Feeds

NASA space shuttle landing site to turn commercial

Florida facility to be repurposed for private spaceplane use

5 things you didn’t know about cloud backup

The Florida facility used by NASA as a landing site for its retired space shuttle fleet could see new life as a commercial spacecraft facility.

Local news station WFTV reports that the US space agency is in talks with the state's Space Florida agency on plans that would turn the portion of the Kennedy Space Center previously used to land the shuttle into a commercial space flight center.

The 4,600-meter concrete runway had served as one of several facilities capable of handling the shuttle on its returns from space. The reusable craft relied on the extended runway to complete a glider-like landing process which saw the shuttle touch down at speeds of 226mph following re-entry from orbit.

Following the 2011 retirement of the shuttle fleet, NASA was faced with the task of repurposing much of the infrastructure used to support the program. While some of the assembly and maintenance facilities have been adapted for use in other projects, the decision by NASA to adopt a capsule-like craft in the Orion program rather than another glider design meant the landing strip would no longer be needed.

According to WFTV, NASA and Space Florida are looking at a plan that will extend one side of the current runway to house a multi-use spaceport. Initial plans would call for federal approval to build in the surrounding wetlands region, followed by official handover of the facility from NASA to Space Florida, at which point construction work on the commercial facility could begin.

The report has yet to name possible tenants for the facility. While the SpaceX corporation has set up one of its launch sites in Cape Canaveral, the company has thus far relied on rockets and capsules which would not require a runway.

Richard Branson's Virgin Galactic has used extended runways to land its SpaceShipTwo suborbital commercial craft, but that company has thus far opted to focus its operations on the other side of the country in the Mojave Desert. ®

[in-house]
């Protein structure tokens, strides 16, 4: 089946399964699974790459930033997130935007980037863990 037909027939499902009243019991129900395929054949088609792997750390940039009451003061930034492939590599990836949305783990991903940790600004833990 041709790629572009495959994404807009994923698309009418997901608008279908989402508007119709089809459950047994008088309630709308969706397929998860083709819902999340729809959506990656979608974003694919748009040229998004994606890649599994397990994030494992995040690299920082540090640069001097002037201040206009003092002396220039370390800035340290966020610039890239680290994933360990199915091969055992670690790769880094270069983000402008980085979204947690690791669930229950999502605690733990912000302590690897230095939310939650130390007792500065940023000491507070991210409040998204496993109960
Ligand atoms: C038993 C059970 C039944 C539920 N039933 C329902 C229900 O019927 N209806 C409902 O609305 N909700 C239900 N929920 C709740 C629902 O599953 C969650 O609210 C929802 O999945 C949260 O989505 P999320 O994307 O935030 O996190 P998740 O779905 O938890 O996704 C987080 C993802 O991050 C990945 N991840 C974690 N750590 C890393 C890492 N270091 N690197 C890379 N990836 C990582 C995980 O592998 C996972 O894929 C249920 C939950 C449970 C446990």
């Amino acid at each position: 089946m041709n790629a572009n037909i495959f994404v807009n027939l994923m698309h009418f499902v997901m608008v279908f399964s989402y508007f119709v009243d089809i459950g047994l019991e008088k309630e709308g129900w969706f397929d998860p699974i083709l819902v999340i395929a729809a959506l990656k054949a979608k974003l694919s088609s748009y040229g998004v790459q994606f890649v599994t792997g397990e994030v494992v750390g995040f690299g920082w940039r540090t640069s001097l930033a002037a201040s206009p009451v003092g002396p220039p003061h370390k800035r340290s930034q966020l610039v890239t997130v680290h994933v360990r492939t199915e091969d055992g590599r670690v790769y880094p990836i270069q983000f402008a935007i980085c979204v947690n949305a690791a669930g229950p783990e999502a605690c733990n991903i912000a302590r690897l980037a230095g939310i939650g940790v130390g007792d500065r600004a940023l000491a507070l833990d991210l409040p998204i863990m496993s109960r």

Boost IT visibility and business value

More from The Register

next story
China building SUPERSONIC SUBMARINE that travels in a BUBBLE
Shanghai to San Fran in two hours would be a trick, though
Our LOHAN spaceplane ballocket Kickstarter climbs through £8000
Through 25 per cent but more is needed: Get your UNIQUE rewards!
Cutting cancer rates: Data, models and a happy ending?
How surgery might be making cancer prognoses worse
Boffins ID freakish spine-smothered prehistoric critter: The CLAW gave it away
Bizarre-looking creature actually related to velvet worms
CRR-CRRRK, beep, beep: Mars space truck backs out of slippery sand trap
Curiosity finds new drilling target after course correction
SpaceX prototype rocket EXPLODES over Texas. 'Tricky' biz, says Elon Musk
No injuries or near injuries. Flight stayed in designated area
Brit balloon bod Bodnar overflies North Pole
B-64 amateur ultralight payload approaching second circumnavigation
prev story

Whitepapers

Implementing global e-invoicing with guaranteed legal certainty
Explaining the role local tax compliance plays in successful supply chain management and e-business and how leading global brands are addressing this.
Endpoint data privacy in the cloud is easier than you think
Innovations in encryption and storage resolve issues of data privacy and key requirements for companies to look for in a solution.
Scale data protection with your virtual environment
To scale at the rate of virtualization growth, data protection solutions need to adopt new capabilities and simplify current features.
Boost IT visibility and business value
How building a great service catalog relieves pressure points and demonstrates the value of IT service management.
High Performance for All
While HPC is not new, it has traditionally been seen as a specialist area – is it now geared up to meet more mainstream requirements?